ARRS 2022 Abstracts

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E1536. Tips on TIPS: Techniques for Portal Vein Targeting During TIPS Creation
Authors
  1. Dan Laney; Louisiana State University Health Sciences Center
  2. Alexandra Fairchild; Louisiana State University Health Sciences Center
  3. Hector Ferral; Louisiana State University Health Sciences Center
  4. Bahri Ustunsoz; Louisiana State University Health Sciences Center
Background
Transjugular intrahepatic portosystemic shunt (TIPS) is one of the hallmark procedures performed by the modern interventional radiologist. It involves creating a shunt between the portal and hepatic venous systems by deploying a covered stent between the two, allowing blood to bypass the cirrhotic liver resulting in decreased portal venous pressure. Puncturing the portal vein from the hepatic vein is the critical step in successful TIPS creation; however, even when performed by an experienced interventionist, success is not guaranteed as portal venous anatomy can be highly variable. Further, as the number of attempted punctures of the portal vein increases so does the likelihood of a complication, such as hepatic arterial puncture, non-target organ puncture, biliary system puncture, and iatrogenic fistula formation. Prior studies have demonstrated the efficacy of various assistive techniques for puncturing the portal vein during TIPS, leading to an increased rate of technical success and optimizing the safety of the procedure. This educational exhibit aims to demonstrate a variety of techniques for increasing the likelihood of a safe and successful portal vein puncture during TIPS creation.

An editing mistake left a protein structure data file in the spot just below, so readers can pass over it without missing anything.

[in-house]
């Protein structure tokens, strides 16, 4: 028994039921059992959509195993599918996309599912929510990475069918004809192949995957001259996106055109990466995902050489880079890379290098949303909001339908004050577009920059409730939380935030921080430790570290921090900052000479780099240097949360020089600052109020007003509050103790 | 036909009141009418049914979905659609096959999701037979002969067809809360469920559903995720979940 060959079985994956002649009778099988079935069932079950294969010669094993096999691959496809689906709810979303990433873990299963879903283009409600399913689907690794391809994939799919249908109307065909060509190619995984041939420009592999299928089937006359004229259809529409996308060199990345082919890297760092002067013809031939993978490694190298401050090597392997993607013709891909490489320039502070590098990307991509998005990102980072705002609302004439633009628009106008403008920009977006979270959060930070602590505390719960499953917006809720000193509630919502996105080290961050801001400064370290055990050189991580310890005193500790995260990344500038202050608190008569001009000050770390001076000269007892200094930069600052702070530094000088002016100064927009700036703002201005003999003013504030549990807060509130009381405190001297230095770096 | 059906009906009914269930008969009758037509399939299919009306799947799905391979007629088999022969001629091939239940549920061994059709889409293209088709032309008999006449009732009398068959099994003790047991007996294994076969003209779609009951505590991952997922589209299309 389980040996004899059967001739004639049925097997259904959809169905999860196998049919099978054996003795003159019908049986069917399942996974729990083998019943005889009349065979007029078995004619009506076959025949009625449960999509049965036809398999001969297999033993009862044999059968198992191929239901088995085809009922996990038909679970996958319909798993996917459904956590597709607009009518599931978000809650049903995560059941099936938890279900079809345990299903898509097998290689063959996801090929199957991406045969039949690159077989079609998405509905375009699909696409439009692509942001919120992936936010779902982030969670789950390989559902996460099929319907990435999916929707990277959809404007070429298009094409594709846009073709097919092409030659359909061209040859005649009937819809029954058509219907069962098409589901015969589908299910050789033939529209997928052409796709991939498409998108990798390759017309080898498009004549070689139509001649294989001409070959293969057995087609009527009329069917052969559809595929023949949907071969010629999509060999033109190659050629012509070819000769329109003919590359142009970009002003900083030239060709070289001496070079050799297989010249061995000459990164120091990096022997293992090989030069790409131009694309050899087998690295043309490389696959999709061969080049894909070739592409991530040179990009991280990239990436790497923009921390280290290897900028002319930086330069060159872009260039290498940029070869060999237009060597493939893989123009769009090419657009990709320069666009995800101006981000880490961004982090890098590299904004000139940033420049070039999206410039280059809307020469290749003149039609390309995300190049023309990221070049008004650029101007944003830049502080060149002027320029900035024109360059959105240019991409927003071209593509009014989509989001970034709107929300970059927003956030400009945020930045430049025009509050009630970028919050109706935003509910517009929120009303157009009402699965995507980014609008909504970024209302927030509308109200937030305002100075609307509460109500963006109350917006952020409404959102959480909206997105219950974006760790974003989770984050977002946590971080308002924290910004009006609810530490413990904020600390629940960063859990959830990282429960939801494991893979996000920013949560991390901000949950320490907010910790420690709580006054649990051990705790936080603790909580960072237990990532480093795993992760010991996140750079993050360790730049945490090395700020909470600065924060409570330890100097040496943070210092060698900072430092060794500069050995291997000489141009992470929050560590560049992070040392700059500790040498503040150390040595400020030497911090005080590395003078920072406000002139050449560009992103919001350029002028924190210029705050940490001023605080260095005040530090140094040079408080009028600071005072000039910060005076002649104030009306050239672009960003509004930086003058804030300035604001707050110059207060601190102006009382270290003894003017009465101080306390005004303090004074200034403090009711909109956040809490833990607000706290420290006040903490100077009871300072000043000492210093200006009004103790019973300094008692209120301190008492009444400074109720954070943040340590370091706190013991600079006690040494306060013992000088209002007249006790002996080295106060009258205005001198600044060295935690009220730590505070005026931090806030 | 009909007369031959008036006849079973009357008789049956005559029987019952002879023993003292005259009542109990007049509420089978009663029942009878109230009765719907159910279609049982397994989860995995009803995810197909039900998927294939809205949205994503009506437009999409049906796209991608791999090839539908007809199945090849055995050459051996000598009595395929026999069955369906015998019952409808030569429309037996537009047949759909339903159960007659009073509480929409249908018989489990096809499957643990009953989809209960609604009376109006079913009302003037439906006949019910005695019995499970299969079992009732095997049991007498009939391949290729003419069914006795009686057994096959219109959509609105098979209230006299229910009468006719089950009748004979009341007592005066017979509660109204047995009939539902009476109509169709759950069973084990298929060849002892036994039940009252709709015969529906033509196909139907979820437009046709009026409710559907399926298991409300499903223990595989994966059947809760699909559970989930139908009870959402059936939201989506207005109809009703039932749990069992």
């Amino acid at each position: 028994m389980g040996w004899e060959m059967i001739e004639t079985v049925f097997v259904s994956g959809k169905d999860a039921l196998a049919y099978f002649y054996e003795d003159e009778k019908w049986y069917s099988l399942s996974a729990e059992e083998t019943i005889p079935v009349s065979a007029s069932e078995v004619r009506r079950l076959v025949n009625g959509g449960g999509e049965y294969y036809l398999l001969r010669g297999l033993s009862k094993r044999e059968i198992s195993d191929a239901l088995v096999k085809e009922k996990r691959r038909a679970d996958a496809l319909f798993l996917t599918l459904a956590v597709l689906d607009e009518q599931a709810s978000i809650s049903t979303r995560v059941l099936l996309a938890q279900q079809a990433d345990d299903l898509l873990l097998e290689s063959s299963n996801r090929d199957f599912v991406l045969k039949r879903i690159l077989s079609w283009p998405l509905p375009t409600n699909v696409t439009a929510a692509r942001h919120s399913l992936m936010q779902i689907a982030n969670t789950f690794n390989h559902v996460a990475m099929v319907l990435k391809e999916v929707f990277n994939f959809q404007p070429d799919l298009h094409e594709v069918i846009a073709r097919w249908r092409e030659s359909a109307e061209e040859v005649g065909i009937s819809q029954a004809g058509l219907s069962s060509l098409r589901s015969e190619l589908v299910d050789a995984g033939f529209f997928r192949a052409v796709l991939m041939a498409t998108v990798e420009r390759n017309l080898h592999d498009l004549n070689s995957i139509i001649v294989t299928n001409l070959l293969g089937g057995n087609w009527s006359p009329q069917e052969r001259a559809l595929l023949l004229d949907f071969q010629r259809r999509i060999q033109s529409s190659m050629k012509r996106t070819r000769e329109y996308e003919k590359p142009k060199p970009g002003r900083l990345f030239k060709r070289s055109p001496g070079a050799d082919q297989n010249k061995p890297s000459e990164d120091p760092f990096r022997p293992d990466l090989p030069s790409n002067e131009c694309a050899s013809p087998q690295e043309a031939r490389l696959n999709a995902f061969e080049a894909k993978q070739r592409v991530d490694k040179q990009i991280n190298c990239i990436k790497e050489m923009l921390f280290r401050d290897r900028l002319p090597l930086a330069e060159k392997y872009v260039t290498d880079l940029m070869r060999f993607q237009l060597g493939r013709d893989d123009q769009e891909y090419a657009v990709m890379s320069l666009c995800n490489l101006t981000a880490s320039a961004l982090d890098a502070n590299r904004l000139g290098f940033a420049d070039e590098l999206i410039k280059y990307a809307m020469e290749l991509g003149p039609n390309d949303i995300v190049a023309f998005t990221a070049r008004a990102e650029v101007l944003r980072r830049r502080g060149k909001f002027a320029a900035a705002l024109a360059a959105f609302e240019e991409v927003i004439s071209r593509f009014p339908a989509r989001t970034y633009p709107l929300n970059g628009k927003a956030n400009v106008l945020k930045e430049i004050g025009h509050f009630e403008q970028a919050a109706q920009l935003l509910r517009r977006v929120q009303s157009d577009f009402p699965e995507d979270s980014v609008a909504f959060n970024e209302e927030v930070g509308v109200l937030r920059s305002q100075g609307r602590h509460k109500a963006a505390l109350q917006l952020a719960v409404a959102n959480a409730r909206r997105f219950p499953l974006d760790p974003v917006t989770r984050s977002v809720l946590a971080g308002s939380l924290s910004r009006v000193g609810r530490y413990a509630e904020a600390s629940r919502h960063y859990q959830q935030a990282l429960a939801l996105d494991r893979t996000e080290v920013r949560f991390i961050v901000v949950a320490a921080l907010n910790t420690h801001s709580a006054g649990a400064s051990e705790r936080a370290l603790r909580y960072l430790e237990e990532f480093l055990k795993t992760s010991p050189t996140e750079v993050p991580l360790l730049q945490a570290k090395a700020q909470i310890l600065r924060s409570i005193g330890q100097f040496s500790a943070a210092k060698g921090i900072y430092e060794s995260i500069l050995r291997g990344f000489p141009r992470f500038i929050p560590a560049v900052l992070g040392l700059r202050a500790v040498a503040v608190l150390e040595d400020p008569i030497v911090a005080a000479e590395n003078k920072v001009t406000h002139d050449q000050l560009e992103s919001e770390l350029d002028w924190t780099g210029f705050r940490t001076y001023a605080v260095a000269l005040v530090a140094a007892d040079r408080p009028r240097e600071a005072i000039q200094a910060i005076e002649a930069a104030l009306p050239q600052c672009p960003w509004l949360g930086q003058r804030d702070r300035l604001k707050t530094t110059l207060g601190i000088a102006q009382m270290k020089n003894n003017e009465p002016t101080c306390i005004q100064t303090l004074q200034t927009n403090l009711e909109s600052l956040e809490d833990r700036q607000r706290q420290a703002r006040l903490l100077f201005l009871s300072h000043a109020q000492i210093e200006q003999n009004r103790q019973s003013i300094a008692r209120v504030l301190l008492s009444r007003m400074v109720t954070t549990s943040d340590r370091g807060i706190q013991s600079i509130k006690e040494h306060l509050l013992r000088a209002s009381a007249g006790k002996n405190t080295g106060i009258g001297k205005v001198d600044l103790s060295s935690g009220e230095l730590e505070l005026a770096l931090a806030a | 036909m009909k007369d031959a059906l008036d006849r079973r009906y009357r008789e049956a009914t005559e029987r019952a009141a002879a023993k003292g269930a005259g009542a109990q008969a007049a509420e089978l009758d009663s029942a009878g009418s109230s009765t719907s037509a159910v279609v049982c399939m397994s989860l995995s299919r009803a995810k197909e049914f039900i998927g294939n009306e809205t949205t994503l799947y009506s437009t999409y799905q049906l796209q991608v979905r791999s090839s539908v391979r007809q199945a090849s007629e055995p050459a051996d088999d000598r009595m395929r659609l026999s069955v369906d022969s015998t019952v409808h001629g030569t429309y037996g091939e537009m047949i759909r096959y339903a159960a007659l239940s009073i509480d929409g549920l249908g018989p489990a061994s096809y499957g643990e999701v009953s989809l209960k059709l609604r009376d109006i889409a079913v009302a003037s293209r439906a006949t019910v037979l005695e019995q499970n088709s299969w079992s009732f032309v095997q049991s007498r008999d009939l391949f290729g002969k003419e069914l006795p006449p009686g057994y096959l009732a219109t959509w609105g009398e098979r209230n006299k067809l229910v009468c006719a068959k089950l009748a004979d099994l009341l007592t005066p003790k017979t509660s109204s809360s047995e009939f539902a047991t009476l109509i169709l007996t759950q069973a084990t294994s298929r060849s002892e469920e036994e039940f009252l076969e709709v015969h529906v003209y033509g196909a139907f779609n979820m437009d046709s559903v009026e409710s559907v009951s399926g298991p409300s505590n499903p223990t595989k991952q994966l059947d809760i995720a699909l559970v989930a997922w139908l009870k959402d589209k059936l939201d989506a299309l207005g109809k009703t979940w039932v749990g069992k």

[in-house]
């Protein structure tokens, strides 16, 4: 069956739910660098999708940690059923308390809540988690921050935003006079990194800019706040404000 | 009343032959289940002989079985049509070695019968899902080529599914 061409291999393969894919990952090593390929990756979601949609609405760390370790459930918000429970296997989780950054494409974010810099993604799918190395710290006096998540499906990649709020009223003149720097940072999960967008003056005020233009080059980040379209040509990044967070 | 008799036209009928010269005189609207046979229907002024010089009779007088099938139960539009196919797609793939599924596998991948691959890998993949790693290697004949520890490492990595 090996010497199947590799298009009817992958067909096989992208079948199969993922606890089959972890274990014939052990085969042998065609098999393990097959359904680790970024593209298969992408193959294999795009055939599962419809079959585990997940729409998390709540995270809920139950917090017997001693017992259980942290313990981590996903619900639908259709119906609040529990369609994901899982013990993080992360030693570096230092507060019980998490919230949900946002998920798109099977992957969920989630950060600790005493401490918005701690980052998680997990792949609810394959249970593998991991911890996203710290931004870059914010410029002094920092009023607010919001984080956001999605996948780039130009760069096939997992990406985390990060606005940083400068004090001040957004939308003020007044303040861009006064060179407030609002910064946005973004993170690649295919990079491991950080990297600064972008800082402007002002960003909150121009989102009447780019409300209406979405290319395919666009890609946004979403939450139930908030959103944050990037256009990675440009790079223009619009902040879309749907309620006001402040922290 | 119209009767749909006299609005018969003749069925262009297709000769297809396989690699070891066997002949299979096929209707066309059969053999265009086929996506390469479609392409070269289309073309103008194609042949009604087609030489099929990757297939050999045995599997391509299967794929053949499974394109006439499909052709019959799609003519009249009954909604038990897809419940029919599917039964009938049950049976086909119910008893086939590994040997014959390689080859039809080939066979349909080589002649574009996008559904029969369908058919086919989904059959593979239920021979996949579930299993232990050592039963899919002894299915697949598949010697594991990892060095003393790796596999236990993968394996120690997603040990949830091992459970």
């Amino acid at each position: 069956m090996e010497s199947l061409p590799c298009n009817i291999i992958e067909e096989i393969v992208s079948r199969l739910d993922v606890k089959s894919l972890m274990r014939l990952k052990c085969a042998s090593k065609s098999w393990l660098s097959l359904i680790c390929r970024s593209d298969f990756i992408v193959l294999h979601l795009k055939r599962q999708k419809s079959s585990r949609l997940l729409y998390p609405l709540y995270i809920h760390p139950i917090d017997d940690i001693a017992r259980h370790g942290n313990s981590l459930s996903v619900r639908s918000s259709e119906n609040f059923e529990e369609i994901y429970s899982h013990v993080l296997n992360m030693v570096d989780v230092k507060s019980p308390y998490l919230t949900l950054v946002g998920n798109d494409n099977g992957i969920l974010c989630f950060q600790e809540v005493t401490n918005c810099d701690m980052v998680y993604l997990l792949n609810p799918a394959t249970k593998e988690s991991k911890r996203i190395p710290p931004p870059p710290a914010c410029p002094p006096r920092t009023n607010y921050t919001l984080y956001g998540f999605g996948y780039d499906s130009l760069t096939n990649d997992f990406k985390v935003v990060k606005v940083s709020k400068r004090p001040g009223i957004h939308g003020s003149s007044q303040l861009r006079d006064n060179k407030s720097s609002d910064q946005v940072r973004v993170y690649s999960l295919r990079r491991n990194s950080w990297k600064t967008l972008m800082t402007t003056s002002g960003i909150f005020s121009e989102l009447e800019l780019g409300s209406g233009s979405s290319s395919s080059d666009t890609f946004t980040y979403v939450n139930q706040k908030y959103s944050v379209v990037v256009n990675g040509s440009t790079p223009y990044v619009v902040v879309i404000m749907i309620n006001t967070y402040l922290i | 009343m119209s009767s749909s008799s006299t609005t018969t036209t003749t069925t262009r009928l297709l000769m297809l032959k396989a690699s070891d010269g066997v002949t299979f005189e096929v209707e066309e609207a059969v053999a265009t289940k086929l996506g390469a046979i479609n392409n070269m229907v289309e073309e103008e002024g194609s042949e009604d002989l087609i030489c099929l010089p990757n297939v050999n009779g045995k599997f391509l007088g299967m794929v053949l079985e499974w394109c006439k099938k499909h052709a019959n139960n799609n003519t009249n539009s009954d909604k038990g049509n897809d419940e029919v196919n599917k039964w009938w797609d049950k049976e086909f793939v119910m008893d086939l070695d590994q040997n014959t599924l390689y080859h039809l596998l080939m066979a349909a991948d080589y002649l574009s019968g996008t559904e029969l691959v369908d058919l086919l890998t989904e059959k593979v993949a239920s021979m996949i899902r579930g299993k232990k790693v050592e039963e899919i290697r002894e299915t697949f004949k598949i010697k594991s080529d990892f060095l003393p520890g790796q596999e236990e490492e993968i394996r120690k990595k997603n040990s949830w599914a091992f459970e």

Educational Goals / Teaching Points
Hepatic venous and portal venous anatomy can be variable, creating challenges during TIPS creation. There are numerous techniques for portal vein access during TIPS creation. Each portal vein access technique carries a unique set of risks and benefits. A patient's anatomy will help guide the technique selected.

Key Anatomic/Physiologic Issues and Imaging Findings/Techniques
Techniques for portal vein targeting during TIPS include: percutaneous portal access; indirect portogram; fiducial marker under CT; CO2 portogram (hepatic vein wedge portogram, direct parenchymal injection of CO2); ultrasound technique (transabdominal, transvenous); and overlay techniques (MRI/CT overlay, needle guidance).

Conclusion
There are multiple techniques spanning multiple imaging modalities that can assist in the portal venous puncture during a TIPS creation. Employing these techniques during TIPS creation increases the chance of technical success and optimizes patient outcomes by increasing the ease of portal vein puncture, allowing for a more optimally placed puncture, and decreasing the number of attempted punctures necessary. As each technique has its own set of advantages and disadvantages, the patient's venous anatomy should guide the interventionist in deciding which technique is best suited for any given case.